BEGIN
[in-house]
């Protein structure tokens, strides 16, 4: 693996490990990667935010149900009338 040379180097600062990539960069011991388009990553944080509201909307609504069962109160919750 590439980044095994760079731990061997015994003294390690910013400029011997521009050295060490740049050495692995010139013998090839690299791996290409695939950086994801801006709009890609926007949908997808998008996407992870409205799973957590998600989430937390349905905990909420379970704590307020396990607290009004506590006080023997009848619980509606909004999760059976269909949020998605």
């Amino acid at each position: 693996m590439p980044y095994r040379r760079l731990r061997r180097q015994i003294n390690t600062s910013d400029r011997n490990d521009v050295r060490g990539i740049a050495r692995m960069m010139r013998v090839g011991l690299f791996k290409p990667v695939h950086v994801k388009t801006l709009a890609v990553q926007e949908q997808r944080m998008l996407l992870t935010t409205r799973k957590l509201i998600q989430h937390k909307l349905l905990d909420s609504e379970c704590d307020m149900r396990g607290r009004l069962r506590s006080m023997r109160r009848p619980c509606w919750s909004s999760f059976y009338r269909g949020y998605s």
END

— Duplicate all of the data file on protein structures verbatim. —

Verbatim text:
[in-house]
């Protein structure tokens, strides 16, 4: 693996490990990667935010149900009338 040379180097600062990539960069011991388009990553944080509201909307609504069962109160919750 590439980044095994760079731990061997015994003294390690910013400029011997521009050295060490740049050495692995010139013998090839690299791996290409695939950086994801801006709009890609926007949908997808998008996407992870409205799973957590998600989430937390349905905990909420379970704590307020396990607290009004506590006080023997009848619980509606909004999760059976269909949020998605």
């Amino acid at each position: 693996m590439p980044y095994r040379r760079l731990r061997r180097q015994i003294n390690t600062s910013d400029r011997n490990d521009v050295r060490g990539i740049a050495r692995m960069m010139r013998v090839g011991l690299f791996k290409p990667v695939h950086v994801k388009t801006l709009a890609v990553q926007e949908q997808r944080m998008l996407l992870t935010t409205r799973k957590l509201i998600q989430h937390k909307l349905l905990d909420s609504e379970c704590d307020m149900r396990g607290r009004l069962r506590s006080m023997r109160r009848p619980c509606w919750s909004s999760f059976y009338r269909g949020y998605s």